The work that a periodontist does is closely linked to that of a dentist but at the same time, it is fundamentally different.
Your dentist will manage routine checkups, clean your teeth, remove teeth if necessary and generally provide you with ongoing oral health education (such as telling you to floss every day!).
A dentist serves as something of a general practitioner for your oral health.
They provide maintenance of the teeth and are able to examine for and diagnose diseases and other issues.
What is a periodontist?
A periodontist is much more specialised.
They only treat the gums and the bones that support the teeth.
In fact, the name periodontist is derived from the word periodontium, which is the name for the specialised tissue that surrounds and supports the teeth, including all of the soft tissue – more commonly known as the gums – as well as the periodontal ligaments and bones.
The entire periodontal structure is what holds your teeth in place and periodontists are experts in treating the specific diseases that affect this area, as well as identifying and addressing their causes.
The periodontium is a sensitive area.
However, periodontists specialise in the prevention, diagnosis, and treatment of periodontal disease.
They have extended training in this specific area, including three additional years of education beyond dental school.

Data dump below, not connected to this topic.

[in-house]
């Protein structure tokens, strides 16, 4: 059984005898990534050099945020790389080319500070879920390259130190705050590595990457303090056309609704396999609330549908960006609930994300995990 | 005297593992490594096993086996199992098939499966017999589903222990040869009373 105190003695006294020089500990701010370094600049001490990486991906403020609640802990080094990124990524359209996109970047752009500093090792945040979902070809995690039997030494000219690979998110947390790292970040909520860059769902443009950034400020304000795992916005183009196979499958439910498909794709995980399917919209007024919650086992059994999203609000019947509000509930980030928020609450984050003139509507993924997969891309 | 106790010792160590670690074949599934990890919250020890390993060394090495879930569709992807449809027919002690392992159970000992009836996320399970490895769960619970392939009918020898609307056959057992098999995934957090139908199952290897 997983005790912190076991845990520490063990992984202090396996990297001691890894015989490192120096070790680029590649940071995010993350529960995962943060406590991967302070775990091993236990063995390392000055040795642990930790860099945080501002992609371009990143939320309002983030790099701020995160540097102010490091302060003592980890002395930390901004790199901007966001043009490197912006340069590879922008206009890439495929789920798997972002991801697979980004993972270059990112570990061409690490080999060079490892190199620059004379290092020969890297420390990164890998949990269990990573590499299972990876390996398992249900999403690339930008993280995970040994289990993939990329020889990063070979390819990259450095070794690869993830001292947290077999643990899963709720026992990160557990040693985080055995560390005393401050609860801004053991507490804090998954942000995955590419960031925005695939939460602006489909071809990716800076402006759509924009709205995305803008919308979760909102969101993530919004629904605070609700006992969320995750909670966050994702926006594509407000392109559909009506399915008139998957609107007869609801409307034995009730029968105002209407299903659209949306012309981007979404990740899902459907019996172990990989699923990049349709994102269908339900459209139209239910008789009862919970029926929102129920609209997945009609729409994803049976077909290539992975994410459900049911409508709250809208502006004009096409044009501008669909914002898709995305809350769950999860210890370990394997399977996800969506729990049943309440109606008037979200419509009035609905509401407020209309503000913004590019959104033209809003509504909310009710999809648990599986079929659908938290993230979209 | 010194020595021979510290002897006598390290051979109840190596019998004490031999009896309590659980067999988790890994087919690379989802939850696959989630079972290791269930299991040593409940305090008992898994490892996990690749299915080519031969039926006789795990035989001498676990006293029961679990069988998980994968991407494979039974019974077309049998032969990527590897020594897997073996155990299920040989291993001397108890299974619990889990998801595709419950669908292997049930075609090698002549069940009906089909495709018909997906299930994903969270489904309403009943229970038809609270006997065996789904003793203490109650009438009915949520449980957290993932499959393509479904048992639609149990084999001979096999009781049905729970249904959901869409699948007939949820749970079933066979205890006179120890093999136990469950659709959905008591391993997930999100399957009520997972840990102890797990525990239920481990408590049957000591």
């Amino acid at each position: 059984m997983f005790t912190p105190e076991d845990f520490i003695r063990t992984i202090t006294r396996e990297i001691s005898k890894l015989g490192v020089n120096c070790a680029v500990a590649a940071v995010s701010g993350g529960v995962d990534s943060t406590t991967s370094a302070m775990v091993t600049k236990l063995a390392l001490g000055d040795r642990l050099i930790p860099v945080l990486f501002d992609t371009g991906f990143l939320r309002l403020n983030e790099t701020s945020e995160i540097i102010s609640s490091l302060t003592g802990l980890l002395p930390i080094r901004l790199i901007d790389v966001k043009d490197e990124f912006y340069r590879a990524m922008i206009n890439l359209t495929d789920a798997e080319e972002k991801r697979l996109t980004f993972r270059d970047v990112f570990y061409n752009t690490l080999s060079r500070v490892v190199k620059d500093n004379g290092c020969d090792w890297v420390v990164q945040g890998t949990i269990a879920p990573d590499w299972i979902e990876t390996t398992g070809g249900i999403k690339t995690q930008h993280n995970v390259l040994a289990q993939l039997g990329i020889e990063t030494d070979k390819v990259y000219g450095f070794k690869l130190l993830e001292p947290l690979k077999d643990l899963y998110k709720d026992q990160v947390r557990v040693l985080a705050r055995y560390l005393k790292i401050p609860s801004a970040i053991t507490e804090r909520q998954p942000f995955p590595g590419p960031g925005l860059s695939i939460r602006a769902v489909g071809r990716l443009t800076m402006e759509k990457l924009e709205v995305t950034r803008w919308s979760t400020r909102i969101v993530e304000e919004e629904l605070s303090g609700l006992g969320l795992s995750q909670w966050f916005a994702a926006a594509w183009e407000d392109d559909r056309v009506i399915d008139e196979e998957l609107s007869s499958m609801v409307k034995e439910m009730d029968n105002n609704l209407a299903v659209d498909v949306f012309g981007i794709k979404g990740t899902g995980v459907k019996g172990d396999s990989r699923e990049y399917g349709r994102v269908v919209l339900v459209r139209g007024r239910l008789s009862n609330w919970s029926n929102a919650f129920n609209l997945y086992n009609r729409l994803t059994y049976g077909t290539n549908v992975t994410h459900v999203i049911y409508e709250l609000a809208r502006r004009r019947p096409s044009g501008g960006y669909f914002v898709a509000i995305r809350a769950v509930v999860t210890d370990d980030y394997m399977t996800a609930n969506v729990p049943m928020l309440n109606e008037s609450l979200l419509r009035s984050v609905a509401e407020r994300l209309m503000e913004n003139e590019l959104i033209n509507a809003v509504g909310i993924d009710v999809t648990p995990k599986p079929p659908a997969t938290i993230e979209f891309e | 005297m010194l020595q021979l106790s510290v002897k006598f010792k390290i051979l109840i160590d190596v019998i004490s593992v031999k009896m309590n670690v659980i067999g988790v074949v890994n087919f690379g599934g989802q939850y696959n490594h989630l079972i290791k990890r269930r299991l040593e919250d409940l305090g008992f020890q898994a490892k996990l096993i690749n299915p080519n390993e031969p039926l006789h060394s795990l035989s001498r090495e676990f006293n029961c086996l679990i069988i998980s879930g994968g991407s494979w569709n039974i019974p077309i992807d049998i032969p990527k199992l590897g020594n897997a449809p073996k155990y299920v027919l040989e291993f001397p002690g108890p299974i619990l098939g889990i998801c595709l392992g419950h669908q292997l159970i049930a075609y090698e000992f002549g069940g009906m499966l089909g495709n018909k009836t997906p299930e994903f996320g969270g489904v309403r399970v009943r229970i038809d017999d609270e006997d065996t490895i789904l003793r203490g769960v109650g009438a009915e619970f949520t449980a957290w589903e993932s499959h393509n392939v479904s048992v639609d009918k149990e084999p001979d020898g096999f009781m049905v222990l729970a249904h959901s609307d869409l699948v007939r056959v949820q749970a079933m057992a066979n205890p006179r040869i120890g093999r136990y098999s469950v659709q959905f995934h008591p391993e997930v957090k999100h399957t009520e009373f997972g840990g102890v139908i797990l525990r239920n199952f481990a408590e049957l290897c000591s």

They will remain fully up to speed in the latest techniques for diagnosing and treating periodontal disease, which is constantly developing, and they and are also trained in performing cosmetic periodontal procedures such as the placement of dental implants.
A periodontist, therefore, is usually the person that diagnoses the nature and severity of gum disease.
From there, they are able to work with you and manage your case, no matter the severity of the issue or the complexity of your medical history.
What does a dentist do?
A general dentist will do all they can to help prevent these types of diseases from occurring.
Of course, they’ll provide you with advice and direction on your cleaning routine, but they can also perform ‘deeper’ cleanings and they can prescribe antibiotic medications where necessary.
Case by Case
For more routine cases, they will work towards treating any disease of the soft tissue by performing cleaning procedures and prescribing the correct medications.
They will ensure that you are fully educated and equipped to prevent future problems from occurring.
For the more problematic cases, such as severe gum disease or patients with complex medical histories, periodontists offer a wide range of treatments, from scaling and root planing, where the infected surface of the root is cleaned, to root surface debridement, in which damaged tissue is removed.
There is also a range of surgical procedures that a periodontist can perform to treat the most severe gum problems and they are specially trained in the placement, maintenance, and repair of dental implants.
Dentists and periodontists perform very different tasks, but each profession is ultimately dedicated to the same goal: working to improve the oral health of every patient they see.